I recently overheard two young women speaking; one was stressed out with school, a sick parent and the location of her apartment, which was too far away from her job. Then she laughed and said she was getting a kitten. “A kitten is the last thing you should be thinking about right now, you have too much going on,” her friend said. “But cats aren’t allowed in my apartment building. If my landlord finds out I have one she might break the lease and kick us out and then I can find a place closer to my job,” was the response.

I share this because this is how people really think sometimes. They’ll have a multitude of issues and put up barriers that create even more stress for them, thinking that they’re solving their problems creatively. It flaws their decision-making.

We all, in fact, have two systems of thinking. The logical side analyzes a problem methodically and comes up with a practical solution. The intuitive side resolves issues quickly and automatically. It’s not always right. It might justify your eating that huge piece of chocolate cake in the fridge at 3 o’clock in the morning. But it might also get you out of a bind adeptly if your gut is telling you something is wrong and you need to flee. This method of thinking drives much of what we do. 

Ruthanne Terrero Luxury travel advisors going through the sales process need to appeal to both sides of their clients’ thinking processes. Spell out the logical aspects of why this trip will be good for them from an emotional, cultural and physical perspective. Display the mathematics of the value of the amenities you’re able to provide to them because of your industry relationships. If you’re delivering cost savings, write it down for them so they can see it clearly.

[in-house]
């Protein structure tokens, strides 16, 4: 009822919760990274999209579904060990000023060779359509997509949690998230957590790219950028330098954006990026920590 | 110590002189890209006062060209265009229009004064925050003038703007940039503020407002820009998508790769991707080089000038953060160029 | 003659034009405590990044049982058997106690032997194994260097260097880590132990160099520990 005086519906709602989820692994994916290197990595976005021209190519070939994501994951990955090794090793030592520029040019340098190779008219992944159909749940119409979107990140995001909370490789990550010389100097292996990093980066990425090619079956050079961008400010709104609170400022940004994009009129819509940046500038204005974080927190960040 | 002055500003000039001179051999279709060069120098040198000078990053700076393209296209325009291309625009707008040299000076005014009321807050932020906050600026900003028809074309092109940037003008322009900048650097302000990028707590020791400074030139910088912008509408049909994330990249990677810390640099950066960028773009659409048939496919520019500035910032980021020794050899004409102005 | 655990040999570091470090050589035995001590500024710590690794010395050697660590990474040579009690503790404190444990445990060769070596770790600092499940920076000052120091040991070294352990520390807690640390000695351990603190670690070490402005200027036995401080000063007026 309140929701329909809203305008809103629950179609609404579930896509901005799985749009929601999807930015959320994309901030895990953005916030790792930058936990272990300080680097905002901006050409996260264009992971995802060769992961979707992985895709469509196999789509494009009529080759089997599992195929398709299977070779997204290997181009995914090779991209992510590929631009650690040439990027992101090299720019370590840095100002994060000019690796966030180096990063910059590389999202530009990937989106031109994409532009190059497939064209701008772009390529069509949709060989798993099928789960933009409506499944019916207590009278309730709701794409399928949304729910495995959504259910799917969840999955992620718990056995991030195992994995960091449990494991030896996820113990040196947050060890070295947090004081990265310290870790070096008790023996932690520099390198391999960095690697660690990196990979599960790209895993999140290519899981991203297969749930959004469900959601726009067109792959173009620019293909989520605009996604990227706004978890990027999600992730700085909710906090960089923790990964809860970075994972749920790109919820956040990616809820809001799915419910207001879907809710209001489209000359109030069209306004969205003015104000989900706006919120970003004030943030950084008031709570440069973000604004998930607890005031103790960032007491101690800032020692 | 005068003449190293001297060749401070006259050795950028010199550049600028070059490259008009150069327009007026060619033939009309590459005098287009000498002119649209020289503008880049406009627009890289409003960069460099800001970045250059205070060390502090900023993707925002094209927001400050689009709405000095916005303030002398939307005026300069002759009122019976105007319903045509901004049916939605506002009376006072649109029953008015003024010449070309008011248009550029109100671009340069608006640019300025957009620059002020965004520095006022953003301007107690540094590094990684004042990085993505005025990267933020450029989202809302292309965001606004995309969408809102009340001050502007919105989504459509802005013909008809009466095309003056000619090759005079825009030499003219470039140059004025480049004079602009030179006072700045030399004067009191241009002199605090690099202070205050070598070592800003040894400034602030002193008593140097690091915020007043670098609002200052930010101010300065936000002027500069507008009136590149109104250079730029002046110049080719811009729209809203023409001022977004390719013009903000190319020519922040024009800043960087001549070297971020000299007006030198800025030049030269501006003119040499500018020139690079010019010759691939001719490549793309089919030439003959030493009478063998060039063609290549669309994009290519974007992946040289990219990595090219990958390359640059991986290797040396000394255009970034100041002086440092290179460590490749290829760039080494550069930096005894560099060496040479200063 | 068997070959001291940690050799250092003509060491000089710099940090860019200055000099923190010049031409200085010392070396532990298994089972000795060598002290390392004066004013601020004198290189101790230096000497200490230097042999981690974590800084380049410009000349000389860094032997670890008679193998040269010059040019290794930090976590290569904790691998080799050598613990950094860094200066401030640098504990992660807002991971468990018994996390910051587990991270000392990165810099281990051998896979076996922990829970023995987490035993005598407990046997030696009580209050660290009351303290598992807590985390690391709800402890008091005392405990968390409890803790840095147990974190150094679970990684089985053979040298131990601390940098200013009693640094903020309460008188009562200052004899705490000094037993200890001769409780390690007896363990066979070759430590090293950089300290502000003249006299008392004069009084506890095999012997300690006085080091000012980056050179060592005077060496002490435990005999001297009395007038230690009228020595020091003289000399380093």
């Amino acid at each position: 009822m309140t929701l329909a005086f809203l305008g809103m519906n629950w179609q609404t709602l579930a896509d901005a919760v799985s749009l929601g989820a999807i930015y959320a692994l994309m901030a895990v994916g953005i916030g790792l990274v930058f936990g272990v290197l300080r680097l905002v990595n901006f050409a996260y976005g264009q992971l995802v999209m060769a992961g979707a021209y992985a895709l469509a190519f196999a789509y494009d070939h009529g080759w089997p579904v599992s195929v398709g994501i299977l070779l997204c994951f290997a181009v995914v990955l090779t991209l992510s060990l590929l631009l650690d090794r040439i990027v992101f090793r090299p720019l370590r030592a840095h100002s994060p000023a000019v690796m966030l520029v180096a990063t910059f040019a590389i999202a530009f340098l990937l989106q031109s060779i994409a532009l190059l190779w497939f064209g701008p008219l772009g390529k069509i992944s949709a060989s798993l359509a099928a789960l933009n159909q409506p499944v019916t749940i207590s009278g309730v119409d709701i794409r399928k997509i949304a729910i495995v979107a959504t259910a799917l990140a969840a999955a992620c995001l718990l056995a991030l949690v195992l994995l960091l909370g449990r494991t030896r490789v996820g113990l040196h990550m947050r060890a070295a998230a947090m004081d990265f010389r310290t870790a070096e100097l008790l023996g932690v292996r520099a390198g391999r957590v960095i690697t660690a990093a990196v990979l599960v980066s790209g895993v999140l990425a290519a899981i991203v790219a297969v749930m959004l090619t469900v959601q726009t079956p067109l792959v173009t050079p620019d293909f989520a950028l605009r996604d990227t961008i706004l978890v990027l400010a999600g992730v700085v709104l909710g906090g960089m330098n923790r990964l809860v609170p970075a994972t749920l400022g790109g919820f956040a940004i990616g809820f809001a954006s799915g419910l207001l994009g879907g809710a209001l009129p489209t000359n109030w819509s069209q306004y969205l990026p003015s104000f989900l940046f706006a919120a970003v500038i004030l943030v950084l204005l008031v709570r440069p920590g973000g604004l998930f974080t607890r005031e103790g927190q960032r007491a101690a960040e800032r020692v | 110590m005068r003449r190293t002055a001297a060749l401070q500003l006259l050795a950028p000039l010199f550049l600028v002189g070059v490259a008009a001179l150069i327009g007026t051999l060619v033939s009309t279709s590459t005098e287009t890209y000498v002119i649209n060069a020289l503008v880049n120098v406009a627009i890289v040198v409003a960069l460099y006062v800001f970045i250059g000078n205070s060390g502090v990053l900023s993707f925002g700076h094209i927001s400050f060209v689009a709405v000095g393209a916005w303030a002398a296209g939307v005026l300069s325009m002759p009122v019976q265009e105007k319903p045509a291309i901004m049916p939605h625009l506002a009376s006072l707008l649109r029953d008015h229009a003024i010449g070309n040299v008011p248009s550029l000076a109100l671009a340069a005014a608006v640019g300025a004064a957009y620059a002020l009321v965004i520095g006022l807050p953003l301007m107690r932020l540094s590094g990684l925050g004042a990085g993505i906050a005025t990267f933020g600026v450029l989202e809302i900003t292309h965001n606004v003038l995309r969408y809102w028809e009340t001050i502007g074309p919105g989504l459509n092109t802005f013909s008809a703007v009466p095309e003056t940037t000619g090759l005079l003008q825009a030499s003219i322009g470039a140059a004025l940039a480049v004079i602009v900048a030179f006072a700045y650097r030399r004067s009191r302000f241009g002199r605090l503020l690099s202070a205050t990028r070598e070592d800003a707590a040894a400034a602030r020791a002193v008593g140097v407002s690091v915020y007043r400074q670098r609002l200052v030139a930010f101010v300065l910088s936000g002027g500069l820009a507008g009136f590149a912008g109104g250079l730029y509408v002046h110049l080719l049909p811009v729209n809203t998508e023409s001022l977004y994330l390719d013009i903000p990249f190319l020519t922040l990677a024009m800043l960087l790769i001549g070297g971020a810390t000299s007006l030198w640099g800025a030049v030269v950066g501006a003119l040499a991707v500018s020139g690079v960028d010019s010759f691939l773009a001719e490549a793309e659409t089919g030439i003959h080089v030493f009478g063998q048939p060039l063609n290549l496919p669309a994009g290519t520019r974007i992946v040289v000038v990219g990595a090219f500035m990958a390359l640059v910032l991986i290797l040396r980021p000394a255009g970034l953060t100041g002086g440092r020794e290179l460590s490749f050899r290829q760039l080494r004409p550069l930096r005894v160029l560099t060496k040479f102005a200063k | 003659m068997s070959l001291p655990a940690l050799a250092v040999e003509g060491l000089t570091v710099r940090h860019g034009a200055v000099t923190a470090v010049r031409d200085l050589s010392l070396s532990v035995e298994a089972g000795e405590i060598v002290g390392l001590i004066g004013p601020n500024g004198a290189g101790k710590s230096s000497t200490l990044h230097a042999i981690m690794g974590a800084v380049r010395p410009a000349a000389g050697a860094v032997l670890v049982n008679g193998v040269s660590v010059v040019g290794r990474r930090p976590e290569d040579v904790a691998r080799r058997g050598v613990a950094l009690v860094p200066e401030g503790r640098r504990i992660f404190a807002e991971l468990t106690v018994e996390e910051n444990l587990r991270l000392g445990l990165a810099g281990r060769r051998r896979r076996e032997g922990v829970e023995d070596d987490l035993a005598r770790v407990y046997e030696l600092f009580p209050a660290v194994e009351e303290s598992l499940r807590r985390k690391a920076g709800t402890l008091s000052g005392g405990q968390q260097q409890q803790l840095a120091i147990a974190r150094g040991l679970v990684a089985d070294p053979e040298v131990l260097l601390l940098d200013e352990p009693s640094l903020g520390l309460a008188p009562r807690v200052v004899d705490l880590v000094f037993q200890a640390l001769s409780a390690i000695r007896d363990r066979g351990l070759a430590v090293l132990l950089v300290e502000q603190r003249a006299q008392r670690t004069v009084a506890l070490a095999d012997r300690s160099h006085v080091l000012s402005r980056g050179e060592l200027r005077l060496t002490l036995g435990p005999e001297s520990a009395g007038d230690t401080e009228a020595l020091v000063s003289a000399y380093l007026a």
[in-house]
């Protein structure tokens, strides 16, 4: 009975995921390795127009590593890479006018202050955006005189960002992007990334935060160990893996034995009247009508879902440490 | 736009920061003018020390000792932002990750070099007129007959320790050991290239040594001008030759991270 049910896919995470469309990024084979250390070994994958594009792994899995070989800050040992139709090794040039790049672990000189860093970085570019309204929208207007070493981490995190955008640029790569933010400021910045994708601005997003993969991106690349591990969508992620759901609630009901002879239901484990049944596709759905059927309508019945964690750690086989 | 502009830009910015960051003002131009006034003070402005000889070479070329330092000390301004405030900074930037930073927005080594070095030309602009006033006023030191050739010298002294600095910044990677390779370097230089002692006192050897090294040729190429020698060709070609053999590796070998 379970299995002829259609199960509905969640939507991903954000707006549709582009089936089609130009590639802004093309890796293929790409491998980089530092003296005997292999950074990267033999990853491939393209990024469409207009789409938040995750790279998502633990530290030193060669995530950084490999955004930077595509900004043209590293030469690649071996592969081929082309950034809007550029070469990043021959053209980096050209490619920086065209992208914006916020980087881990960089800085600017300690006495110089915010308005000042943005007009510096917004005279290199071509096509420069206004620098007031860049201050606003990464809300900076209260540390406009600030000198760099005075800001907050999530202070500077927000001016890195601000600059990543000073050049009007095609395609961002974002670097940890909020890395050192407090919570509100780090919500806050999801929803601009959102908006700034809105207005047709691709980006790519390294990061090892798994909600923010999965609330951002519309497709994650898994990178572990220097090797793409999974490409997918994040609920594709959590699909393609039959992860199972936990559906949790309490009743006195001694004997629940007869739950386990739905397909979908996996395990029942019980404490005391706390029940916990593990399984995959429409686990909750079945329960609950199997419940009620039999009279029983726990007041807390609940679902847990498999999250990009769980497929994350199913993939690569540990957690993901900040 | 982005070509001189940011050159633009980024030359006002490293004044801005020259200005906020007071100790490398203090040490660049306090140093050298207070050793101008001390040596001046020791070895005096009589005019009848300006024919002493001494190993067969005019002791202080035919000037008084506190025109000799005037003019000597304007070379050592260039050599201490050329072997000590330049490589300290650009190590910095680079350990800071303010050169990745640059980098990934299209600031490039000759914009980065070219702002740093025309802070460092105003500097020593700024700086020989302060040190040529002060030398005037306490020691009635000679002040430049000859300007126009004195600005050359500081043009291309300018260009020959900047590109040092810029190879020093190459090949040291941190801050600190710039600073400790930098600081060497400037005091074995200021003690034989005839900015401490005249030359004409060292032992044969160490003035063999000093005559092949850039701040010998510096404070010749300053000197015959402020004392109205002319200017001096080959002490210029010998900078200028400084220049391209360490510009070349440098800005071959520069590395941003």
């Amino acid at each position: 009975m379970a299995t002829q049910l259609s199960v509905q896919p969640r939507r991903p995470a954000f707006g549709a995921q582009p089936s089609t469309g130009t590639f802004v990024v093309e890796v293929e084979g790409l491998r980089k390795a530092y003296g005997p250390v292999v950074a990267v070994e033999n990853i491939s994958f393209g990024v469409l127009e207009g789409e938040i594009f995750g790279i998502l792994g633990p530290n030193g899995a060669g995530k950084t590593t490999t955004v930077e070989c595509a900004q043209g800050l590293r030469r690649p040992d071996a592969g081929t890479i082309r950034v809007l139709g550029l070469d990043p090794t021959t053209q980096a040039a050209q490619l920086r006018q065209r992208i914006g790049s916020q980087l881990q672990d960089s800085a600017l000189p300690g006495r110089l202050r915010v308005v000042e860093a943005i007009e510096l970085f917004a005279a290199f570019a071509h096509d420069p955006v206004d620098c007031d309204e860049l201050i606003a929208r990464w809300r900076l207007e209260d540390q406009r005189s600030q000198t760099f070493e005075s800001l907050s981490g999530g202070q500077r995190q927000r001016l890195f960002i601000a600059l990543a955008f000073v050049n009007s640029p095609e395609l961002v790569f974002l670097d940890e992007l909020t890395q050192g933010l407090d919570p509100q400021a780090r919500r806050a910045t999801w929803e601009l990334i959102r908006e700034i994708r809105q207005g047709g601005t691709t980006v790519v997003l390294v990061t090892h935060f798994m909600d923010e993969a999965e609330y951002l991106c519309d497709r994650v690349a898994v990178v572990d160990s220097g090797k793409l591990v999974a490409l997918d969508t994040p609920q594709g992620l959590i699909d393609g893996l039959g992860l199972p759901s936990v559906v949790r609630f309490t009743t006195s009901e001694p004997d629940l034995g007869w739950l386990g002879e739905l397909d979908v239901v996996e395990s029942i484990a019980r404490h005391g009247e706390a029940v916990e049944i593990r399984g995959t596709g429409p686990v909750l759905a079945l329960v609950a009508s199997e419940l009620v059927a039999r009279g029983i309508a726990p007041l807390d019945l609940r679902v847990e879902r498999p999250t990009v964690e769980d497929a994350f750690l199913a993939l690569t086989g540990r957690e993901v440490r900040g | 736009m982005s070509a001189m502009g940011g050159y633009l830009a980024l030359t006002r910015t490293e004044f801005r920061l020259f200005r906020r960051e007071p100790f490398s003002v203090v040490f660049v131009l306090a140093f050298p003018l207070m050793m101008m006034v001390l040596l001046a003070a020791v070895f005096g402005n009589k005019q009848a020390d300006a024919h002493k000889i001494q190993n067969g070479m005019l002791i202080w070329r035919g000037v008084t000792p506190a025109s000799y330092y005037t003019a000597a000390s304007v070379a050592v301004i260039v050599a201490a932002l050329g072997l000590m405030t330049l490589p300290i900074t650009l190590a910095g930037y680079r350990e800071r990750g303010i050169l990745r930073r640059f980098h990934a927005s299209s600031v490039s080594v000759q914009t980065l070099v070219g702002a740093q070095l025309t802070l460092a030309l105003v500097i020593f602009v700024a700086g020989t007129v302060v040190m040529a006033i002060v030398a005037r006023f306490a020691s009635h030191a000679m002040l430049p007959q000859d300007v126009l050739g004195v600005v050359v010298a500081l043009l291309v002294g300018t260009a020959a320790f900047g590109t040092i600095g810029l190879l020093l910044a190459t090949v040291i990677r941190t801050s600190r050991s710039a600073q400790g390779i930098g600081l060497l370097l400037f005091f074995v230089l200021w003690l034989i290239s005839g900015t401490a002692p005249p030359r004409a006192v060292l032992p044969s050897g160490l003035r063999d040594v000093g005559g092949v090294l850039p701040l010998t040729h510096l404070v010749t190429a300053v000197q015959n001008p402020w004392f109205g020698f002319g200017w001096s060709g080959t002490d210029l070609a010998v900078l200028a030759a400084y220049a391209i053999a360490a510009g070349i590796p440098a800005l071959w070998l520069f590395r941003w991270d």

When the time is right, make an appeal to the intuitive side of their brain, the one that underneath it all wants to be daring and bold, that wants to be pampered and have fun.

This method of thinking will be helpful for those travel advisors who want to get their clients to try new things on their vacations, which makes for a more fulfilling trip.

One of the Trendsetters in this issue, Will Jennings of Valerie Wilson Travel, says that he’s unafraid to push his clients out of their comfort zone. “I believe the best travel experiences happen when we try something new,” he tells us. “That’s been my personal experience, and it’s helped me discover some incredible destinations that I’ve passed on to my clients.”

Another Trendsetter, Martha Gaughen of Brownell Travel, is also keen to get her clients to do new things and appeals to their practical and intuitive thinking by using Brownell’s “Discover More” process.

“I create something new and totally unique for each and every client by staying focused on who they are, what their dreams are, and leading them to those experiences they don’t even know they want to have,” says Gaughen. “I educate them on how to immerse themselves into their destination so that they can be comfortable being uncomfortable. I give them the opportunities to connect and reconnect and find joy.”

It’s true artistry, if you think of it; helping a person find something that will truly bring them happiness. This is trendsetting at its best. 

For more brilliant ideas on working with clients and building your business, see the rest of our Trendsetter profiles.

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